It is an odd phenomenon, and a rather depressing one too. Serious logic is seemingly taught less and less, at least in UK philosophy departments. Yet logic itself is, of course, no less exciting and rewarding than it ever was, and the amount of important formally-informed work in philosophy is if anything ever greater. And anyway, logic is far too important to be left entirely to the mercies of technicians from maths or computer science departments with different agendas.
It seems then that many beginning graduate students in philosophy will need to teach themselves from books, either solo or by organising study groups. But what to read? I have just counted almost three hundred formal logic books of one kind or another on my own shelves — and of course these form only a selection of what is out there. Philosophy students need a reader’s Guide, i.e. an annotated reading list for self-study, giving some advice about the available books: so here is my (on-going) attempt to provide one. I hope it will also be useful to some mathematics students (since coverage of logic can be patchy in undergraduate mathematics courses too). So download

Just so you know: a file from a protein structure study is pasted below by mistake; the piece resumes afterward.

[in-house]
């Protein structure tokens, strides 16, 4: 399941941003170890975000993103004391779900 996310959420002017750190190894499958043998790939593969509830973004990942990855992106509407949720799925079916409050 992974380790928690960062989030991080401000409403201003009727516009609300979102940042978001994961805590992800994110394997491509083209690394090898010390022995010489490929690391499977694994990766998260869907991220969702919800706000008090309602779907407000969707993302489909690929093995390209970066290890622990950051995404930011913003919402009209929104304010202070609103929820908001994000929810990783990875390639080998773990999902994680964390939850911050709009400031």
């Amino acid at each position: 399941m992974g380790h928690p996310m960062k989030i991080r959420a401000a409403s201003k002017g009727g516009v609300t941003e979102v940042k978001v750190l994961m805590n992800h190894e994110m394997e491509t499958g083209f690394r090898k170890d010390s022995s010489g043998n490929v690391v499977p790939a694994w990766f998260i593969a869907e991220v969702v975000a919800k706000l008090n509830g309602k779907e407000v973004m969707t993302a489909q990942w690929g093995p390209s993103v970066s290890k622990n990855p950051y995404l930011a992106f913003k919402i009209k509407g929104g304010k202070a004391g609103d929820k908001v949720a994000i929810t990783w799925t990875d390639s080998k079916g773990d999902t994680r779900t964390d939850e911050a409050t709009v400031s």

Teach Yourself Logic: A Study Guide, Version 9.3 (13 November 2013)
It goes without saying, of course, that all constructive comments and suggestions will be most warmly welcomed. And many thanks to those who earlier sent comments (now deleted because I’ve taken up the suggestions in newer versions of the Guide).